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Bin Zhang, Ichiro Maruko, Hua Bi, Ichiro Watanabe, Jianghe Zheng, Earl L. Smith, Yuzo M. Chino; Long-range signal interactions in V2 neurons of macaque monkeys.. Journal of Vision 2004;4(8):273. doi: 10.1167/4.8.273.
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© ARVO (1962-2015); The Authors (2016-present)
Purpose: Neurons' responses to stimuli in the classic receptive-field (CRF) of V1 neurons are modulated by stimuli beyond the CRF and this ability to integrate signals over distance is thought to be important for perceptual integration and binding (e.g., contour integration). However, nothing is known about the long-range interactions beyond V1, and therefore, we investigated the center-surround interactions of V2 neurons. Methods: Microelectrode recording experiments were conducted under anesthesia and paralysis in three macaque monkeys. By presenting drifting circular sine-wave gratings (TF=3.0 HZ) that were optimized for orientation and spatial frequency on the center of the CRF and varying stimulus diameters, we investigated the center-surround interactions of V1 and V2 neurons. Stimulus contrast was either 20% (low contrast) or 80% (high contrast). Results: For high contrast gratings, the average center size of V2 neurons was larger than that of V1 but the surround size was similar for V1 and V2. The surround influence over the CRF responses was purely inhibitory. As previously reported in V1, neurons in both areas had larger excitatory centers when low contrast gratings were used, because stimulation of the surround near the CRF exerted excitatory influence over the CRF responses. This zone was larger in V2 than in V1. Conclusion: The neuronal network underlying the long-range signal integration of V2 units appears to be similar to that of V1 units (Cavanaugh et al 2002; Angelucci et al, 2002). In both areas, the feed-forward connections are primarily responsible for the CRF responses. The contrast-depended excitatory or inhibitory influences from the near surround appear to be mediated by the intrinsic long-range horizontal connections in respective areas. The predominantly suppressive surround in both V1 and V2 appears to depend on the feedback signals from the common source(s), i.e., higher order visual areas (e.g., MT).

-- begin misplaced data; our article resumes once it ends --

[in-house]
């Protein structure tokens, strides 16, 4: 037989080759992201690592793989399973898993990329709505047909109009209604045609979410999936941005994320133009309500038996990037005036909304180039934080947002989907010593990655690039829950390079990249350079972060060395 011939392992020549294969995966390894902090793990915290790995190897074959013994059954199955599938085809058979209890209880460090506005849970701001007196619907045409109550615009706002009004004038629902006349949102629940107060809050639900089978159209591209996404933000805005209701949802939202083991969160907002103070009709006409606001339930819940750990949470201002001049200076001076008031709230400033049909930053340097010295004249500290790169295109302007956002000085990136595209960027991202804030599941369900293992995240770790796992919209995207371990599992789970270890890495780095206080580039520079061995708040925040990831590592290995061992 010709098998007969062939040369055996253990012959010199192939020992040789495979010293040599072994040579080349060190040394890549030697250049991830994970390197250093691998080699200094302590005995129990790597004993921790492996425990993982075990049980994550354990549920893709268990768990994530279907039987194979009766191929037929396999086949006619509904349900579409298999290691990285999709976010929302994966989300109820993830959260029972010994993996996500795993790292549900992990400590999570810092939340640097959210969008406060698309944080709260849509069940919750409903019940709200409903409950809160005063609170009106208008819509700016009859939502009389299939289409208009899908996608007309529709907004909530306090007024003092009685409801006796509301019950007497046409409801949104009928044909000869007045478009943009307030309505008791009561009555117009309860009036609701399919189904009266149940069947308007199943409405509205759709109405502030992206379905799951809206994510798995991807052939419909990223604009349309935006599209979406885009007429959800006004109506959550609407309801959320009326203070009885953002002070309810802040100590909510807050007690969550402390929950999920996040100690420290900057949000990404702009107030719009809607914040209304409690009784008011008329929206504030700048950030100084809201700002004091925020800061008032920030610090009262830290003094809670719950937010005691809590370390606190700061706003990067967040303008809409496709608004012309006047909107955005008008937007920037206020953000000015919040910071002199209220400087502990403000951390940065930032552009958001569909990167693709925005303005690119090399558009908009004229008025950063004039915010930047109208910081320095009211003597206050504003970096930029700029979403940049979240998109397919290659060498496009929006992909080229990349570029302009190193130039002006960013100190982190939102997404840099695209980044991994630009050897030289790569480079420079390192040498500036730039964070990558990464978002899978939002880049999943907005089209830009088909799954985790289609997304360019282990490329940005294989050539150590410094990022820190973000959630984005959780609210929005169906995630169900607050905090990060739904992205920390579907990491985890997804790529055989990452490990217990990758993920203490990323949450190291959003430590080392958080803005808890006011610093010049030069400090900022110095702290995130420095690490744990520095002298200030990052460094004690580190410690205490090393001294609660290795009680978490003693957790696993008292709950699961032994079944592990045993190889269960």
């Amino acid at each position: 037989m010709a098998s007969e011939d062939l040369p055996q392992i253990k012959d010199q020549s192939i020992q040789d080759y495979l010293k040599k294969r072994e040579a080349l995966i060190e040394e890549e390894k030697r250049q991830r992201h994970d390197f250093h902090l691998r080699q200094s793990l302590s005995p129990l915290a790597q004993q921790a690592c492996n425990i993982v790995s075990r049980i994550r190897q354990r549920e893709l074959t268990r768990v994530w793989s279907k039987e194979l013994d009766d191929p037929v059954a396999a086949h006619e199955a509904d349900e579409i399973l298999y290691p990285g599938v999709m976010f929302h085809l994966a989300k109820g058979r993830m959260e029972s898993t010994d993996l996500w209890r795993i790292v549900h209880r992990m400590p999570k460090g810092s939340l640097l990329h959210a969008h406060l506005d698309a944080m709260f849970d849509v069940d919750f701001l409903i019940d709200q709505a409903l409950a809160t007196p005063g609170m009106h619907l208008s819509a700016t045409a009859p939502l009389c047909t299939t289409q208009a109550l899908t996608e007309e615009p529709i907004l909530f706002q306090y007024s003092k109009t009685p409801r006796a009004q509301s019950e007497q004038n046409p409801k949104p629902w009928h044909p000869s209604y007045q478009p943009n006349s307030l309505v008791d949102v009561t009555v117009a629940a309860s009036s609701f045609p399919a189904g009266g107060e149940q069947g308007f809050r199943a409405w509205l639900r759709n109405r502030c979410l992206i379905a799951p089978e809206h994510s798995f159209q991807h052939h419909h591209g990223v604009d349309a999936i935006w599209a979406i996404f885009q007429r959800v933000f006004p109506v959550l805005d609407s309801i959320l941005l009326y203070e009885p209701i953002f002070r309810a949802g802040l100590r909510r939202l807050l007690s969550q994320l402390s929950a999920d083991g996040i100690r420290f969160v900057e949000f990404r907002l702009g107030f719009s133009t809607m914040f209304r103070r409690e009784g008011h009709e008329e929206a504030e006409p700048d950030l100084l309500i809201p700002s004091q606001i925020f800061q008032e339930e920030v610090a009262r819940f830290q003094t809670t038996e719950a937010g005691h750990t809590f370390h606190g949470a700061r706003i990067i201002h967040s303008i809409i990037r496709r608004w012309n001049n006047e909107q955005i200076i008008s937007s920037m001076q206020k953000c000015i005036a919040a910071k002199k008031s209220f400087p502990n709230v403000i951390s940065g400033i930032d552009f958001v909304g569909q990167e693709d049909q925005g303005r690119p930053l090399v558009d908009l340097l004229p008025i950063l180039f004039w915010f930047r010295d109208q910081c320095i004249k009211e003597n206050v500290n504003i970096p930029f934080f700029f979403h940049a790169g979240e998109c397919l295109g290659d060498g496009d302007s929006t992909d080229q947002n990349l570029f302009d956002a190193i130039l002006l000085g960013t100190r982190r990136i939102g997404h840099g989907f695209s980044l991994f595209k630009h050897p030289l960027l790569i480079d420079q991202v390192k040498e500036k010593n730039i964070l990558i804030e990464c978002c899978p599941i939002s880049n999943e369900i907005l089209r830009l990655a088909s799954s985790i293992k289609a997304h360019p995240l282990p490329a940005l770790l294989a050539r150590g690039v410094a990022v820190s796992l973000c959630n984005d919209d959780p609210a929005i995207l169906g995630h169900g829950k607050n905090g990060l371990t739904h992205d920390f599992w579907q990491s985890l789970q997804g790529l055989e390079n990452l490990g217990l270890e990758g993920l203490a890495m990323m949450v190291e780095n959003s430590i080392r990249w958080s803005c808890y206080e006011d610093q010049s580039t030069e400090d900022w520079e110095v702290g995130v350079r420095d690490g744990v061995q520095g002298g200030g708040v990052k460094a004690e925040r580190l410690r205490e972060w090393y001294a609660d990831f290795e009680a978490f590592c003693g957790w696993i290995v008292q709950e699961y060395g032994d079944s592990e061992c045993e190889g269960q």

Grant: NIH EY08128, EY-03611, EY-07751
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